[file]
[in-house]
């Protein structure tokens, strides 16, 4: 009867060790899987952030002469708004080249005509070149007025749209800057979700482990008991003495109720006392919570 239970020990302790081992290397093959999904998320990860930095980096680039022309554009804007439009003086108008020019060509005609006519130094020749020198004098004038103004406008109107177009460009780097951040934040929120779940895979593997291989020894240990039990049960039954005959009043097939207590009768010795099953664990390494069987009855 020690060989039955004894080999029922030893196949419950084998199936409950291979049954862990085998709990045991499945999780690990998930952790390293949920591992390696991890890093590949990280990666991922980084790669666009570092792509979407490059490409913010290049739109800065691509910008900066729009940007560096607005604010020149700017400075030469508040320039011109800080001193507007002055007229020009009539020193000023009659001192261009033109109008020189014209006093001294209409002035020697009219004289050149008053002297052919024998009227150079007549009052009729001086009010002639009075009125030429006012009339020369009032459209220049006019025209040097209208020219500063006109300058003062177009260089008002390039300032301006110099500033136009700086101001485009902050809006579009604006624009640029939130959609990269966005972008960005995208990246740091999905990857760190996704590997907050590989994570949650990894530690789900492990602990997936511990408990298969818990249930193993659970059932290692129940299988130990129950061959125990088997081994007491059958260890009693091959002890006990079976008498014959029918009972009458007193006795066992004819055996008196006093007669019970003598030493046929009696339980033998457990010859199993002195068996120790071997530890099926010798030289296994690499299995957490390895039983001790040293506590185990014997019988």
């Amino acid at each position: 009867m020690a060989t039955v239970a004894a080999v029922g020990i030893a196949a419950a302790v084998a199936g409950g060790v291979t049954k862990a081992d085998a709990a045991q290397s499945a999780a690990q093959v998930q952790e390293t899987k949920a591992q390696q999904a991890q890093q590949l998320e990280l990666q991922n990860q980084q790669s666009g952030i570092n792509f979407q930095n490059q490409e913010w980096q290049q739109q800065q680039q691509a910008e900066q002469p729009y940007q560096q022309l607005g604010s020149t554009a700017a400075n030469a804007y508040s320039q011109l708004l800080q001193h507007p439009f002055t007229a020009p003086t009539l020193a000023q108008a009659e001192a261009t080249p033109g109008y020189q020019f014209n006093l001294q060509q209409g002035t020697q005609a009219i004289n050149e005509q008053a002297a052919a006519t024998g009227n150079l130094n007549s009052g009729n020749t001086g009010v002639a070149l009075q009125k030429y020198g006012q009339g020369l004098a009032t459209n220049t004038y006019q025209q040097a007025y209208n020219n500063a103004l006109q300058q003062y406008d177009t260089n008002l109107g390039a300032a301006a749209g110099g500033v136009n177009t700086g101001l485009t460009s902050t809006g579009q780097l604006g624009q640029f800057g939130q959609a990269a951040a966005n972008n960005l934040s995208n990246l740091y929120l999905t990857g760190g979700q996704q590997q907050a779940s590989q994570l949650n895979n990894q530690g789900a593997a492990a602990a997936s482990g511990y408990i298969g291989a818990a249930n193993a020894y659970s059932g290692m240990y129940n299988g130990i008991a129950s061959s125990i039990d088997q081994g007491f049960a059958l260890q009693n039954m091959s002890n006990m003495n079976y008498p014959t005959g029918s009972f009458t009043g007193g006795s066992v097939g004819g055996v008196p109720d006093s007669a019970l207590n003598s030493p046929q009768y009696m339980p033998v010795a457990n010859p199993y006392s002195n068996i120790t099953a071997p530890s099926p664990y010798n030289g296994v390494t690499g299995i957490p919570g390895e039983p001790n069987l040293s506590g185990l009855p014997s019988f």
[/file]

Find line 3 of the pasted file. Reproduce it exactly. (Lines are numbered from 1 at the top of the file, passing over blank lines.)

């Amino acid at each position: 009867m020690a060989t039955v239970a004894a080999v029922g020990i030893a196949a419950a302790v084998a199936g409950g060790v291979t049954k862990a081992d085998a709990a045991q290397s499945a999780a690990q093959v998930q952790e390293t899987k949920a591992q390696q999904a991890q890093q590949l998320e990280l990666q991922n990860q980084q790669s666009g952030i570092n792509f979407q930095n490059q490409e913010w980096q290049q739109q800065q680039q691509a910008e900066q002469p729009y940007q560096q022309l607005g604010s020149t554009a700017a400075n030469a804007y508040s320039q011109l708004l800080q001193h507007p439009f002055t007229a020009p003086t009539l020193a000023q108008a009659e001192a261009t080249p033109g109008y020189q020019f014209n006093l001294q060509q209409g002035t020697q005609a009219i004289n050149e005509q008053a002297a052919a006519t024998g009227n150079l130094n007549s009052g009729n020749t001086g009010v002639a070149l009075q009125k030429y020198g006012q009339g020369l004098a009032t459209n220049t004038y006019q025209q040097a007025y209208n020219n500063a103004l006109q300058q003062y406008d177009t260089n008002l109107g390039a300032a301006a749209g110099g500033v136009n177009t700086g101001l485009t460009s902050t809006g579009q780097l604006g624009q640029f800057g939130q959609a990269a951040a966005n972008n960005l934040s995208n990246l740091y929120l999905t990857g760190g979700q996704q590997q907050a779940s590989q994570l949650n895979n990894q530690g789900a593997a492990a602990a997936s482990g511990y408990i298969g291989a818990a249930n193993a020894y659970s059932g290692m240990y129940n299988g130990i008991a129950s061959s125990i039990d088997q081994g007491f049960a059958l260890q009693n039954m091959s002890n006990m003495n079976y008498p014959t005959g029918s009972f009458t009043g007193g006795s066992v097939g004819g055996v008196p109720d006093s007669a019970l207590n003598s030493p046929q009768y009696m339980p033998v010795a457990n010859p199993y006392s002195n068996i120790t099953a071997p530890s099926p664990y010798n030289g296994v390494t690499g299995i957490p919570g390895e039983p001790n069987l040293s506590g185990l009855p014997s019988f």